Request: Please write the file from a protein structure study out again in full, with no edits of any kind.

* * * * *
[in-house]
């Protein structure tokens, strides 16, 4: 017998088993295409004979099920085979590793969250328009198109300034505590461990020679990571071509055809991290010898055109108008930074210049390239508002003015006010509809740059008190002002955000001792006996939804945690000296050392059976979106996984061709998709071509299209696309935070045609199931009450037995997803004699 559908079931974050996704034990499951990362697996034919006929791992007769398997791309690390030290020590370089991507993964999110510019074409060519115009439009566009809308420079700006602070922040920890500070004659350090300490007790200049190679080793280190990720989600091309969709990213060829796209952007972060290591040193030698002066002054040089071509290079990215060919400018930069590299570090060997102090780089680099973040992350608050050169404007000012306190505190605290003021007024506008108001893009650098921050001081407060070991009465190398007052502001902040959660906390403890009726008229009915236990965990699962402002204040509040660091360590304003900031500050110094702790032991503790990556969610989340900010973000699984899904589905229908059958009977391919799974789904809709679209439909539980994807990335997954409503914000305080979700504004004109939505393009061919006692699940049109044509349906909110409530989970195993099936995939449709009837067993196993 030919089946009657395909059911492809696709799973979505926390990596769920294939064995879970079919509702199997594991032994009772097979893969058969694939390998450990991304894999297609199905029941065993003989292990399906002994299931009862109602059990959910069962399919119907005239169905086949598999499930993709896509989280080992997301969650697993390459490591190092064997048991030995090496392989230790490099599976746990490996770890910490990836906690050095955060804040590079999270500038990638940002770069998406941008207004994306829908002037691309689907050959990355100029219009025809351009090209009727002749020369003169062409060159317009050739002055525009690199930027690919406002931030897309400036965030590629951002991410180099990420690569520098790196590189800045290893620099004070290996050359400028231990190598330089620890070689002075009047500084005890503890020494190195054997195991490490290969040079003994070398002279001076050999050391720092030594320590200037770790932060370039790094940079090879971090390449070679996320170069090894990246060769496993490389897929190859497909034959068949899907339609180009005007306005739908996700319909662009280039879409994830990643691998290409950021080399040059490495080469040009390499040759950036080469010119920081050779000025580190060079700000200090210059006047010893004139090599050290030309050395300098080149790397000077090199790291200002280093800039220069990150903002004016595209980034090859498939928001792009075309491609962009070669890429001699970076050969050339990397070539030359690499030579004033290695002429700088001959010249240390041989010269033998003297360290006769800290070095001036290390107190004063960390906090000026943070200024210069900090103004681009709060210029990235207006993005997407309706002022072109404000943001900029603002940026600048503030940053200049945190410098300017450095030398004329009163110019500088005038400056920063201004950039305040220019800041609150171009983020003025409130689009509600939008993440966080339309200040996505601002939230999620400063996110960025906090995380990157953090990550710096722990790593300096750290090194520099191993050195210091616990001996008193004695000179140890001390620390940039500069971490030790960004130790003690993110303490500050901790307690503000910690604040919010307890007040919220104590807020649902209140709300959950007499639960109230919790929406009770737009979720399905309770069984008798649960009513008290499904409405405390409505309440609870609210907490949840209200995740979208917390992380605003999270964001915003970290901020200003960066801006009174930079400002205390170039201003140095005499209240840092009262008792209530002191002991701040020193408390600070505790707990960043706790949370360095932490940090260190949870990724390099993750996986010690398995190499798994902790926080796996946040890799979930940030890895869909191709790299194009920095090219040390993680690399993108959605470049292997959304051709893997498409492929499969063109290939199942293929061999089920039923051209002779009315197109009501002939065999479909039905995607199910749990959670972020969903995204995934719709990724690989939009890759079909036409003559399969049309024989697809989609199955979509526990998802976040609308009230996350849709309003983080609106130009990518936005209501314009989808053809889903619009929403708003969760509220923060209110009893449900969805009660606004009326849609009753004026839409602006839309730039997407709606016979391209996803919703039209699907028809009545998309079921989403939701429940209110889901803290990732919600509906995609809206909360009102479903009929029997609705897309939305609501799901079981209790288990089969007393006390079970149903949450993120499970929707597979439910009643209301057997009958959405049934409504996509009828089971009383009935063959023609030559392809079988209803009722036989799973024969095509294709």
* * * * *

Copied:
[in-house]
């Protein structure tokens, strides 16, 4: 017998088993295409004979099920085979590793969250328009198109300034505590461990020679990571071509055809991290010898055109108008930074210049390239508002003015006010509809740059008190002002955000001792006996939804945690000296050392059976979106996984061709998709071509299209696309935070045609199931009450037995997803004699 559908079931974050996704034990499951990362697996034919006929791992007769398997791309690390030290020590370089991507993964999110510019074409060519115009439009566009809308420079700006602070922040920890500070004659350090300490007790200049190679080793280190990720989600091309969709990213060829796209952007972060290591040193030698002066002054040089071509290079990215060919400018930069590299570090060997102090780089680099973040992350608050050169404007000012306190505190605290003021007024506008108001893009650098921050001081407060070991009465190398007052502001902040959660906390403890009726008229009915236990965990699962402002204040509040660091360590304003900031500050110094702790032991503790990556969610989340900010973000699984899904589905229908059958009977391919799974789904809709679209439909539980994807990335997954409503914000305080979700504004004109939505393009061919006692699940049109044509349906909110409530989970195993099936995939449709009837067993196993 030919089946009657395909059911492809696709799973979505926390990596769920294939064995879970079919509702199997594991032994009772097979893969058969694939390998450990991304894999297609199905029941065993003989292990399906002994299931009862109602059990959910069962399919119907005239169905086949598999499930993709896509989280080992997301969650697993390459490591190092064997048991030995090496392989230790490099599976746990490996770890910490990836906690050095955060804040590079999270500038990638940002770069998406941008207004994306829908002037691309689907050959990355100029219009025809351009090209009727002749020369003169062409060159317009050739002055525009690199930027690919406002931030897309400036965030590629951002991410180099990420690569520098790196590189800045290893620099004070290996050359400028231990190598330089620890070689002075009047500084005890503890020494190195054997195991490490290969040079003994070398002279001076050999050391720092030594320590200037770790932060370039790094940079090879971090390449070679996320170069090894990246060769496993490389897929190859497909034959068949899907339609180009005007306005739908996700319909662009280039879409994830990643691998290409950021080399040059490495080469040009390499040759950036080469010119920081050779000025580190060079700000200090210059006047010893004139090599050290030309050395300098080149790397000077090199790291200002280093800039220069990150903002004016595209980034090859498939928001792009075309491609962009070669890429001699970076050969050339990397070539030359690499030579004033290695002429700088001959010249240390041989010269033998003297360290006769800290070095001036290390107190004063960390906090000026943070200024210069900090103004681009709060210029990235207006993005997407309706002022072109404000943001900029603002940026600048503030940053200049945190410098300017450095030398004329009163110019500088005038400056920063201004950039305040220019800041609150171009983020003025409130689009509600939008993440966080339309200040996505601002939230999620400063996110960025906090995380990157953090990550710096722990790593300096750290090194520099191993050195210091616990001996008193004695000179140890001390620390940039500069971490030790960004130790003690993110303490500050901790307690503000910690604040919010307890007040919220104590807020649902209140709300959950007499639960109230919790929406009770737009979720399905309770069984008798649960009513008290499904409405405390409505309440609870609210907490949840209200995740979208917390992380605003999270964001915003970290901020200003960066801006009174930079400002205390170039201003140095005499209240840092009262008792209530002191002991701040020193408390600070505790707990960043706790949370360095932490940090260190949870990724390099993750996986010690398995190499798994902790926080796996946040890799979930940030890895869909191709790299194009920095090219040390993680690399993108959605470049292997959304051709893997498409492929499969063109290939199942293929061999089920039923051209002779009315197109009501002939065999479909039905995607199910749990959670972020969903995204995934719709990724690989939009890759079909036409003559399969049309024989697809989609199955979509526990998802976040609308009230996350849709309003983080609106130009990518936005209501314009989808053809889903619009929403708003969760509220923060209110009893449900969805009660606004009326849609009753004026839409602006839309730039997407709606016979391209996803919703039209699907028809009545998309079921989403939701429940209110889901803290990732919600509906995609809206909360009102479903009929029997609705897309939305609501799901079981209790288990089969007393006390079970149903949450993120499970929707597979439910009643209301057997009958959405049934409504996509009828089971009383009935063959023609030559392809079988209803009722036989799973024969095509294709």